Text description provided by the architects. The Compound house is an adventurous project, averting style in lieu of an exploration into light and shadow, form and texture, order and chaos, the rational and the random.
The Compound deliberately exploits the pluralistic neighbourhood character of Brighton, speaking to the client’s industrial background by exploiting a collection of infrastructural moments. An embankment batter, concrete retaining walls, triangular trusses and copper ribbons commonly found in Busbars complete a language more akin to an ‘oil refinery,’ as one neighbour described it. A comparison we weren’t entirely unhappy with.
The clients specifically requested that their house harness steel not only as the primary building material, but also as a study into a new type of domestic steel construction technique. Steel is used throughout the building in compression and tension to balance and project volumes and members into space.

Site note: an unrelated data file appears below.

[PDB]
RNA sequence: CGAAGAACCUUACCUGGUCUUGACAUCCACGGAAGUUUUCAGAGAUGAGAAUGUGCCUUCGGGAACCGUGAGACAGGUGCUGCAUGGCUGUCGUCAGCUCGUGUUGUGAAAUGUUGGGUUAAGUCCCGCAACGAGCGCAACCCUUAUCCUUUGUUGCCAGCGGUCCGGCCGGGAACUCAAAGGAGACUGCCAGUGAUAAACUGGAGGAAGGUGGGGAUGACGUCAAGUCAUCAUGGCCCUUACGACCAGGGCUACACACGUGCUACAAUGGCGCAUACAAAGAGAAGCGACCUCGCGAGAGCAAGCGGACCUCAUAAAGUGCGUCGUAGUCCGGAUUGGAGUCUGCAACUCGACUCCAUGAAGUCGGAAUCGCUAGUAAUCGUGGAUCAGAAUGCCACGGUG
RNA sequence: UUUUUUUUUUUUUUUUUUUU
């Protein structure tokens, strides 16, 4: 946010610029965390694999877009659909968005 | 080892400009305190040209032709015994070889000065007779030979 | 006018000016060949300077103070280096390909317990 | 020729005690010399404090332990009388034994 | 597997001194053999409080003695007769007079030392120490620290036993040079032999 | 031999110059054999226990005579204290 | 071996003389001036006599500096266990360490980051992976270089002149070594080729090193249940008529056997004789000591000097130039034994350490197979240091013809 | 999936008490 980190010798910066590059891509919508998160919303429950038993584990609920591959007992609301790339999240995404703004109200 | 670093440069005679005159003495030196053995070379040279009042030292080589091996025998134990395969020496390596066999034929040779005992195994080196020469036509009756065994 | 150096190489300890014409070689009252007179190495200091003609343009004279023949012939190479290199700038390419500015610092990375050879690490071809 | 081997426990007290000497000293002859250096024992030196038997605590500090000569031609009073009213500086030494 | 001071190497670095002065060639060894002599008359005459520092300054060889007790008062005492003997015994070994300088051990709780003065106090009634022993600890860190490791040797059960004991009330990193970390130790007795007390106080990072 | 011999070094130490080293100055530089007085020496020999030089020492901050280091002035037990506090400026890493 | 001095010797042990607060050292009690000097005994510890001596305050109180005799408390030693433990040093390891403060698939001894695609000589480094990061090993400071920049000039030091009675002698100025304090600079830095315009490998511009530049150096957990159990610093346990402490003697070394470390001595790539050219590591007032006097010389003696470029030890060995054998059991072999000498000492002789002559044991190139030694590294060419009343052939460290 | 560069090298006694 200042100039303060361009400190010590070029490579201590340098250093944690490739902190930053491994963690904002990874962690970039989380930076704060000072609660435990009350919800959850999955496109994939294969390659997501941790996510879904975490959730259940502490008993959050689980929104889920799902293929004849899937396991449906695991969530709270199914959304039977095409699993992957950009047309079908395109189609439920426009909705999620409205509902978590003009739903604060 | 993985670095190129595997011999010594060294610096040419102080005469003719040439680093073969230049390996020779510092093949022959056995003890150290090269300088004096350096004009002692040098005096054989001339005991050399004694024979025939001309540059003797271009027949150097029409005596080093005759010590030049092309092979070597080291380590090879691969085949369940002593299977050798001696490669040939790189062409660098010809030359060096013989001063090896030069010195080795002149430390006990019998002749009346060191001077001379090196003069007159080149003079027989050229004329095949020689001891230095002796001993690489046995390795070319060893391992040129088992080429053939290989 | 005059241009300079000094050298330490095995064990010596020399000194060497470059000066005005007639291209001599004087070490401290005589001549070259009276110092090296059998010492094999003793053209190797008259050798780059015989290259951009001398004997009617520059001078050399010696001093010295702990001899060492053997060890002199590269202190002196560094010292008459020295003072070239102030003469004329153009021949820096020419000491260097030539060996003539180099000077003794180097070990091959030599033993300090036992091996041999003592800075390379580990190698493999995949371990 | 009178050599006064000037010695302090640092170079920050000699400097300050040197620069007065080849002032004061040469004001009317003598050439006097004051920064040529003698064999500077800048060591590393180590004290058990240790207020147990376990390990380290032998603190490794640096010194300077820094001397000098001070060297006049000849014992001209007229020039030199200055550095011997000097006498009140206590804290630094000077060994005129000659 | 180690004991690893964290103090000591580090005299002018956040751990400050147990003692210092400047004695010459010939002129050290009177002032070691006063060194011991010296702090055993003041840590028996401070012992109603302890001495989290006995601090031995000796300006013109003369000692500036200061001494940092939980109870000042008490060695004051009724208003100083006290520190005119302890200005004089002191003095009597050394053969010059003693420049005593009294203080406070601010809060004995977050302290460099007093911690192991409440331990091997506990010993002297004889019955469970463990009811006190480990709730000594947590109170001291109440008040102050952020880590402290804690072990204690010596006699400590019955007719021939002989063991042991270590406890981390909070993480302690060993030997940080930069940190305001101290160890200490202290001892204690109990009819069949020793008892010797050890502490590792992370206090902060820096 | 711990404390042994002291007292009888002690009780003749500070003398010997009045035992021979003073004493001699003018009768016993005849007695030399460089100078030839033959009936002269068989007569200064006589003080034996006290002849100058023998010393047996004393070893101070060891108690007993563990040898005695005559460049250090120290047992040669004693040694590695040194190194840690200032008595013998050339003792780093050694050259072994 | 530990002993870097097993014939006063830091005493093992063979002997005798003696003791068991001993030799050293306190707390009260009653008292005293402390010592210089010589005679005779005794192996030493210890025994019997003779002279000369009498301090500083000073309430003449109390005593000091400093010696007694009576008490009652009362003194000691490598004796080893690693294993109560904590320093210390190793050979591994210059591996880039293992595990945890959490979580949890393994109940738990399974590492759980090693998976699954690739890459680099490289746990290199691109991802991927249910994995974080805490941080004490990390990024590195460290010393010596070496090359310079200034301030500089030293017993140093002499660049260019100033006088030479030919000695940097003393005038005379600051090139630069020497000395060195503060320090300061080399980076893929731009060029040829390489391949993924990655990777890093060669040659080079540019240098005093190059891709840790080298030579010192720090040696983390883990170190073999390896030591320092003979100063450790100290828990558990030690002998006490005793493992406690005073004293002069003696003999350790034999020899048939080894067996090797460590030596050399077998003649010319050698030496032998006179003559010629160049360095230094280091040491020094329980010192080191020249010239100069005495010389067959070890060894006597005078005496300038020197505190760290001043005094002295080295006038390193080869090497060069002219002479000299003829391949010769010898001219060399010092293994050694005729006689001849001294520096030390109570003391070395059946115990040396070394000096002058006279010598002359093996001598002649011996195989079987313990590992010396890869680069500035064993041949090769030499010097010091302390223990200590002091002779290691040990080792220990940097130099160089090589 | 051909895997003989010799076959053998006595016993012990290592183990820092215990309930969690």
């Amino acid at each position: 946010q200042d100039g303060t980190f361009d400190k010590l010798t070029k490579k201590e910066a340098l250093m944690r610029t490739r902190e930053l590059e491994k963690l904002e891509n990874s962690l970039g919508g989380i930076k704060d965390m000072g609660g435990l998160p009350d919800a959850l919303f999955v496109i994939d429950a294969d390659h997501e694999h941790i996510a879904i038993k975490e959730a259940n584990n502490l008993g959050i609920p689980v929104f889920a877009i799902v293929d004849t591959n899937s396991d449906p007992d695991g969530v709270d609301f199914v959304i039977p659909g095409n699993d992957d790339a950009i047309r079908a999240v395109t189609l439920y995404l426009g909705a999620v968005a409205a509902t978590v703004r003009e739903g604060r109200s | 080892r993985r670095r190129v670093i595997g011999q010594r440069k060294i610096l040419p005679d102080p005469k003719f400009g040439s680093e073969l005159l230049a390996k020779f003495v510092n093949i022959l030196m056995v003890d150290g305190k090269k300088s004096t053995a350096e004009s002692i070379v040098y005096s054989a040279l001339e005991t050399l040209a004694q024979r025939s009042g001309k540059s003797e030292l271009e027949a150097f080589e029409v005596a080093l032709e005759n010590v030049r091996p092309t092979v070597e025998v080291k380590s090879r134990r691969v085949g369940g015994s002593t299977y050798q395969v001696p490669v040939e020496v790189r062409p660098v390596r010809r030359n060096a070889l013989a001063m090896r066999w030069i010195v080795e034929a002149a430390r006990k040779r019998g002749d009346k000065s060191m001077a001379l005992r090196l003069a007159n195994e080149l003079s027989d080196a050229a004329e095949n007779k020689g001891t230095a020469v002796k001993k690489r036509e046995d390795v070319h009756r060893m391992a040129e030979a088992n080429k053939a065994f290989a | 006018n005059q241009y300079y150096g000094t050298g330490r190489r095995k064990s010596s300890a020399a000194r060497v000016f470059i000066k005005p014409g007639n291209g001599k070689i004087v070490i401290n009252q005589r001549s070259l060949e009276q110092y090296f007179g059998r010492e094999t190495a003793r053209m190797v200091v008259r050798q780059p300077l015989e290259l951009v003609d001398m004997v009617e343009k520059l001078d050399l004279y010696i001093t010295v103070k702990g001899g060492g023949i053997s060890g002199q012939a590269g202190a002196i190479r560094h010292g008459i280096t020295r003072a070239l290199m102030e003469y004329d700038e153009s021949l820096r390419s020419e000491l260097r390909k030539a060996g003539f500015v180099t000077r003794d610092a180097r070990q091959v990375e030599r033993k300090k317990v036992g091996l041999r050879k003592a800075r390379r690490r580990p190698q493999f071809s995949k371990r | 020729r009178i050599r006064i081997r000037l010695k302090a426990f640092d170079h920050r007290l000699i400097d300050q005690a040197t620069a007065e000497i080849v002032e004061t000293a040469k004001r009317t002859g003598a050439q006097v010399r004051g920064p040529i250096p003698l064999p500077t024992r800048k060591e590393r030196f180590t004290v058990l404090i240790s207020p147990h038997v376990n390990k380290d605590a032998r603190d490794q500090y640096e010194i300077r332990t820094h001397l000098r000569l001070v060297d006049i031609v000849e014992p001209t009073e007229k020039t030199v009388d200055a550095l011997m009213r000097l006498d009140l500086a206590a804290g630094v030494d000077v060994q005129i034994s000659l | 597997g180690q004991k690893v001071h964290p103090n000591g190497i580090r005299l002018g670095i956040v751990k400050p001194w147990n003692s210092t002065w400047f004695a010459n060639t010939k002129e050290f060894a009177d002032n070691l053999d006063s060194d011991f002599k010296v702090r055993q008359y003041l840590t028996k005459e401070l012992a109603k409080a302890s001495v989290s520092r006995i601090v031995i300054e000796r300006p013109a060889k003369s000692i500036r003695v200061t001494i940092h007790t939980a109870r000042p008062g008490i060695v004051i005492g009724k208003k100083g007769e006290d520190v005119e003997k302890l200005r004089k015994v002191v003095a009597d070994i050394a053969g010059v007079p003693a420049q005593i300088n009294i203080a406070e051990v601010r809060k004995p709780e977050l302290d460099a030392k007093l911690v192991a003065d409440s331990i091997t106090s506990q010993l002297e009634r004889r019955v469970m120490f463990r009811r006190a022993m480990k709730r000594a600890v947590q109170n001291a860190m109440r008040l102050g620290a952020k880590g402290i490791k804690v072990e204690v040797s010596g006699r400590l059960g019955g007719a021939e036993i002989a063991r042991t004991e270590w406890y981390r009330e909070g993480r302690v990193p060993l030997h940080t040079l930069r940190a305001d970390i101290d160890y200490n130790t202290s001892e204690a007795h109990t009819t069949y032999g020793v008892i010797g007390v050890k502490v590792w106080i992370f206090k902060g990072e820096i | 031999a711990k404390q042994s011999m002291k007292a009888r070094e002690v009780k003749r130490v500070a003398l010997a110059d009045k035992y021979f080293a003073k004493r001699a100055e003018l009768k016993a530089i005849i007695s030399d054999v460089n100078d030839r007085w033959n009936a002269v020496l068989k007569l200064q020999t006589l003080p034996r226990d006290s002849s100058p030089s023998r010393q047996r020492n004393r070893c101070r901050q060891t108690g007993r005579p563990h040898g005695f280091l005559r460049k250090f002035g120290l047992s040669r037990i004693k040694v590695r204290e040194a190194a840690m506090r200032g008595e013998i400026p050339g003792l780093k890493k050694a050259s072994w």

The house is defined primarily by its 6 oversized steel trusses. These trusses create a split between the upper floor and the lower concrete base, separating the two volumes and making the upper floor appear to float above. The defining act is heroic and industrial, reminiscent of warehouses and bridges. The stacking and engineered gymnastics celebrate steel, and metal generally, as materials of strength and beauty.
Bluescope products are used throughout the project, including for the trusses, all roofing and flashings, roof purlins, rotating steel book cases, hydraulic garage door, and a defining black steel stair Bluescope stamps are left exposed.